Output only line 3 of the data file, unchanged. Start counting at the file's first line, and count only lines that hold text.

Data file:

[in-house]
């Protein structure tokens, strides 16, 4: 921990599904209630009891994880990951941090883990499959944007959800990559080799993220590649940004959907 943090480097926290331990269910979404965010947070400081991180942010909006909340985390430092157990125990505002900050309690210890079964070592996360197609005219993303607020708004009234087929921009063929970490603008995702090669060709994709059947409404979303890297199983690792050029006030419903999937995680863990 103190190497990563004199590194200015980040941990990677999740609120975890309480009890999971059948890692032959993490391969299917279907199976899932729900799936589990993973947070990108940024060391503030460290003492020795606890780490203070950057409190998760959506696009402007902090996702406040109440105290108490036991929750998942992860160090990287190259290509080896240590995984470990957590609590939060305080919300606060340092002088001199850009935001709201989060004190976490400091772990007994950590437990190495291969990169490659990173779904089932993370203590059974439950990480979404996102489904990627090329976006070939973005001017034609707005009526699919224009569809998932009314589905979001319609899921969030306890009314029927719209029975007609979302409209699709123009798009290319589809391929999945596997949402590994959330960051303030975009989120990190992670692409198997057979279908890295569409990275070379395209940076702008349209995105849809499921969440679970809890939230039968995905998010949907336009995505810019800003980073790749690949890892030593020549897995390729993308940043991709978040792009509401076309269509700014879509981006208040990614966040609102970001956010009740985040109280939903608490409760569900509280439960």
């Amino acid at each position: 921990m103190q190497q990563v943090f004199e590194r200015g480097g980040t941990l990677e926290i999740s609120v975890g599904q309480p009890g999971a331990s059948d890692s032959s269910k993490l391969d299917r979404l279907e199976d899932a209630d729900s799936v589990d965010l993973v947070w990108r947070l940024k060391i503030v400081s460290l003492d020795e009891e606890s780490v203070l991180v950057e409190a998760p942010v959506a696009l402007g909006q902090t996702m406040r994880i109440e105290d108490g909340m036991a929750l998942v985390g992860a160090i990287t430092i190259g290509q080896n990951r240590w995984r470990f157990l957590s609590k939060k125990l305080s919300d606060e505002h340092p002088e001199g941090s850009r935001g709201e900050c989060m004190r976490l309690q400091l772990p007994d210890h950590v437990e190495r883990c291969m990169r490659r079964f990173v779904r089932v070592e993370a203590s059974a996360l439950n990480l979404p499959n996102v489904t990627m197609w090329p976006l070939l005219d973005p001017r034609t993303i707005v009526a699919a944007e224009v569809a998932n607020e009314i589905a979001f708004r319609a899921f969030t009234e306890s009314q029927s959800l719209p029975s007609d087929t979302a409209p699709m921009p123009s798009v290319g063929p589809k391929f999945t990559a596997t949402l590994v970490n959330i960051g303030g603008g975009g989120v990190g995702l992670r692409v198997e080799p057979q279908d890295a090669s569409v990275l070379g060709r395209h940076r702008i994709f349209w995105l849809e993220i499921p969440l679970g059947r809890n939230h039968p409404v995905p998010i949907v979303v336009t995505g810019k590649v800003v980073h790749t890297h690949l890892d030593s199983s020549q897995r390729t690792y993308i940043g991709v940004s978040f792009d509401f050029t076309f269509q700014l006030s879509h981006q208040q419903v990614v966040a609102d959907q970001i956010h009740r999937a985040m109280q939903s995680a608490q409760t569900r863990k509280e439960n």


């Amino acid at each position: 921990m103190q190497q990563v943090f004199e590194r200015g480097g980040t941990l990677e926290i999740s609120v975890g599904q309480p009890g999971a331990s059948d890692s032959s269910k993490l391969d299917r979404l279907e199976d899932a209630d729900s799936v589990d965010l993973v947070w990108r947070l940024k060391i503030v400081s460290l003492d020795e009891e606890s780490v203070l991180v950057e409190a998760p942010v959506a696009l402007g909006q902090t996702m406040r994880i109440e105290d108490g909340m036991a929750l998942v985390g992860a160090i990287t430092i190259g290509q080896n990951r240590w995984r470990f157990l957590s609590k939060k125990l305080s919300d606060e505002h340092p002088e001199g941090s850009r935001g709201e900050c989060m004190r976490l309690q400091l772990p007994d210890h950590v437990e190495r883990c291969m990169r490659r079964f990173v779904r089932v070592e993370a203590s059974a996360l439950n990480l979404p499959n996102v489904t990627m197609w090329p976006l070939l005219d973005p001017r034609t993303i707005v009526a699919a944007e224009v569809a998932n607020e009314i589905a979001f708004r319609a899921f969030t009234e306890s009314q029927s959800l719209p029975s007609d087929t979302a409209p699709m921009p123009s798009v290319g063929p589809k391929f999945t990559a596997t949402l590994v970490n959330i960051g303030g603008g975009g989120v990190g995702l992670r692409v198997e080799p057979q279908d890295a090669s569409v990275l070379g060709r395209h940076r702008i994709f349209w995105l849809e993220i499921p969440l679970g059947r809890n939230h039968p409404v995905p998010i949907v979303v336009t995505g810019k590649v800003v980073h790749t890297h690949l890892d030593s199983s020549q897995r390729t690792y993308i940043g991709v940004s978040f792009d509401f050029t076309f269509q700014l006030s879509h981006q208040q419903v990614v966040a609102d959907q970001i956010h009740r999937a985040m109280q939903s995680a608490q409760t569900r863990k509280e439960n």